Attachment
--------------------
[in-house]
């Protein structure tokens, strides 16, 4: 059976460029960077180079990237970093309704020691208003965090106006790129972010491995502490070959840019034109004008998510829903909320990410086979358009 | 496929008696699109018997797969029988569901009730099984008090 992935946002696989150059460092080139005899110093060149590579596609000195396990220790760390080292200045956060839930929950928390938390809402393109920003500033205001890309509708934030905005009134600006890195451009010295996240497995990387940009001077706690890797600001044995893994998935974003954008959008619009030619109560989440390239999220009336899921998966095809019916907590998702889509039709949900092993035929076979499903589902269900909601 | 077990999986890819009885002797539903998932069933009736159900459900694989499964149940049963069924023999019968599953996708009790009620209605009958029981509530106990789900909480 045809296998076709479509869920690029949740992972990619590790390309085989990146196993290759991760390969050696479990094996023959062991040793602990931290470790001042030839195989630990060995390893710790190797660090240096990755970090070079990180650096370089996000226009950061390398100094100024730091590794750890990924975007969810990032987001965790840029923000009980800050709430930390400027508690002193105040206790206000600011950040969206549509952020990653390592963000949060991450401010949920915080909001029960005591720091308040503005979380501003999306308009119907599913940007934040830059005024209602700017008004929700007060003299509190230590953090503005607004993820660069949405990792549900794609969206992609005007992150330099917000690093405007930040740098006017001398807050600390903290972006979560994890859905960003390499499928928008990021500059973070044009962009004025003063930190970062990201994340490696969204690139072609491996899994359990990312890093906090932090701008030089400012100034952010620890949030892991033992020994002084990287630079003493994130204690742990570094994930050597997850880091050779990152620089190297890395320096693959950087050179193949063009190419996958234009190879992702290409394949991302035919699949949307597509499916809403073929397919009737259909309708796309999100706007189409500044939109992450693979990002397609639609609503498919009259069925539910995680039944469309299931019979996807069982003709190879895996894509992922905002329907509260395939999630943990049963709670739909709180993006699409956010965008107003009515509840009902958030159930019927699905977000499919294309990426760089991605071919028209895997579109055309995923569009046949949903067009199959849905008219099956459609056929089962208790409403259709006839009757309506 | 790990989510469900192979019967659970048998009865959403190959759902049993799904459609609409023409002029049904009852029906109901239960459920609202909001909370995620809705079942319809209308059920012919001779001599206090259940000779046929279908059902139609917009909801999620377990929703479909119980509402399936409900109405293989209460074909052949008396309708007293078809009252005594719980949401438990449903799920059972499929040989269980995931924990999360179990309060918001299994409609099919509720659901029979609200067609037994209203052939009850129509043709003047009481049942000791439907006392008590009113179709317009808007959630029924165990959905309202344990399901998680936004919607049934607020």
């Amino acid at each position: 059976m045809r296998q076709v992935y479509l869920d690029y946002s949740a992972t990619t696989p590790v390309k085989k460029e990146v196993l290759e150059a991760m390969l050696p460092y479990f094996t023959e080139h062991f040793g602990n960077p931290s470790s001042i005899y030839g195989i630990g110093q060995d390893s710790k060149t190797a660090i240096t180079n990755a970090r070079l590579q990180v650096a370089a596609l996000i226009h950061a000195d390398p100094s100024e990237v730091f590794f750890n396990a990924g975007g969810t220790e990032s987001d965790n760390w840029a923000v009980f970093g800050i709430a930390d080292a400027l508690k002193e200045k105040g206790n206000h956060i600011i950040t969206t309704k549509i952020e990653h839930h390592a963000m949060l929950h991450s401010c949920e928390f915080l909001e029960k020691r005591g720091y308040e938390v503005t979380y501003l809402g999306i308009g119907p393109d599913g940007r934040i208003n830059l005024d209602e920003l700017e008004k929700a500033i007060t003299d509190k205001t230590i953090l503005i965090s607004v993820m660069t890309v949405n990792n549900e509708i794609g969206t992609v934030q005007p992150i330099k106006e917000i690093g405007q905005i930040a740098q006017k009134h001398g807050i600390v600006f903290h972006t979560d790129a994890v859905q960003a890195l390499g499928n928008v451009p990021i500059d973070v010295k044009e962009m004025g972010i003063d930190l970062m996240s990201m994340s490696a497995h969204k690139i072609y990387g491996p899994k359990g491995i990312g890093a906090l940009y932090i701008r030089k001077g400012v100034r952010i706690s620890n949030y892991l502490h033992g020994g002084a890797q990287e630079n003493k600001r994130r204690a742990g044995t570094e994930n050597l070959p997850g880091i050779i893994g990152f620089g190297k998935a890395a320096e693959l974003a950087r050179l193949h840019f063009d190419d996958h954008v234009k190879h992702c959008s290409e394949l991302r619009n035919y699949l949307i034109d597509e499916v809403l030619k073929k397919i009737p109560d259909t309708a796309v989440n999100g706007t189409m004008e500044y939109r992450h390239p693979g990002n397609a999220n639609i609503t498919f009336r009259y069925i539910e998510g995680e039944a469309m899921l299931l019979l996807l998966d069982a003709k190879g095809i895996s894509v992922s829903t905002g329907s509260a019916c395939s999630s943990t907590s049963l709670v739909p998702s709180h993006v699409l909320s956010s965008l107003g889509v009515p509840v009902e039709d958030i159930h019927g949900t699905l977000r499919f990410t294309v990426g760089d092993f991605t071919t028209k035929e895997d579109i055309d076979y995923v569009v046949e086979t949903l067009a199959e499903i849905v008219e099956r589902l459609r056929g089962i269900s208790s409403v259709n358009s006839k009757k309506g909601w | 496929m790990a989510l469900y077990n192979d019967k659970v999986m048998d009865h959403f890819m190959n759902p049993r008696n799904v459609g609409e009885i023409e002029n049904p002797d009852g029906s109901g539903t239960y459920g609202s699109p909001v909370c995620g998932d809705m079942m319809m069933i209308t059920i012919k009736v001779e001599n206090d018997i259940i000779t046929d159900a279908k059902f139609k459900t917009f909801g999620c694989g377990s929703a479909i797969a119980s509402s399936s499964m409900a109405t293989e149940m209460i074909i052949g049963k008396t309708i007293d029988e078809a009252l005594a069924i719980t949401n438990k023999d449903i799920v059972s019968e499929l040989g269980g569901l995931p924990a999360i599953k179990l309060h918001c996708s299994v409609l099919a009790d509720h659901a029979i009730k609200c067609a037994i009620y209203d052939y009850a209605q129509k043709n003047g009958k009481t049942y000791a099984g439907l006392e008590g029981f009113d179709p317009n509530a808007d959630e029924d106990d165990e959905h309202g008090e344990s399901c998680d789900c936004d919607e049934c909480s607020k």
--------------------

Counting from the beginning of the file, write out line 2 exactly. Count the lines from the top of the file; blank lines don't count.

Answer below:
């Protein structure tokens, strides 16, 4: 059976460029960077180079990237970093309704020691208003965090106006790129972010491995502490070959840019034109004008998510829903909320990410086979358009 | 496929008696699109018997797969029988569901009730099984008090 992935946002696989150059460092080139005899110093060149590579596609000195396990220790760390080292200045956060839930929950928390938390809402393109920003500033205001890309509708934030905005009134600006890195451009010295996240497995990387940009001077706690890797600001044995893994998935974003954008959008619009030619109560989440390239999220009336899921998966095809019916907590998702889509039709949900092993035929076979499903589902269900909601 | 077990999986890819009885002797539903998932069933009736159900459900694989499964149940049963069924023999019968599953996708009790009620209605009958029981509530106990789900909480 045809296998076709479509869920690029949740992972990619590790390309085989990146196993290759991760390969050696479990094996023959062991040793602990931290470790001042030839195989630990060995390893710790190797660090240096990755970090070079990180650096370089996000226009950061390398100094100024730091590794750890990924975007969810990032987001965790840029923000009980800050709430930390400027508690002193105040206790206000600011950040969206549509952020990653390592963000949060991450401010949920915080909001029960005591720091308040503005979380501003999306308009119907599913940007934040830059005024209602700017008004929700007060003299509190230590953090503005607004993820660069949405990792549900794609969206992609005007992150330099917000690093405007930040740098006017001398807050600390903290972006979560994890859905960003390499499928928008990021500059973070044009962009004025003063930190970062990201994340490696969204690139072609491996899994359990990312890093906090932090701008030089400012100034952010620890949030892991033992020994002084990287630079003493994130204690742990570094994930050597997850880091050779990152620089190297890395320096693959950087050179193949063009190419996958234009190879992702290409394949991302035919699949949307597509499916809403073929397919009737259909309708796309999100706007189409500044939109992450693979990002397609639609609503498919009259069925539910995680039944469309299931019979996807069982003709190879895996894509992922905002329907509260395939999630943990049963709670739909709180993006699409956010965008107003009515509840009902958030159930019927699905977000499919294309990426760089991605071919028209895997579109055309995923569009046949949903067009199959849905008219099956459609056929089962208790409403259709006839009757309506 | 790990989510469900192979019967659970048998009865959403190959759902049993799904459609609409023409002029049904009852029906109901239960459920609202909001909370995620809705079942319809209308059920012919001779001599206090259940000779046929279908059902139609917009909801999620377990929703479909119980509402399936409900109405293989209460074909052949008396309708007293078809009252005594719980949401438990449903799920059972499929040989269980995931924990999360179990309060918001299994409609099919509720659901029979609200067609037994209203052939009850129509043709003047009481049942000791439907006392008590009113179709317009808007959630029924165990959905309202344990399901998680936004919607049934607020």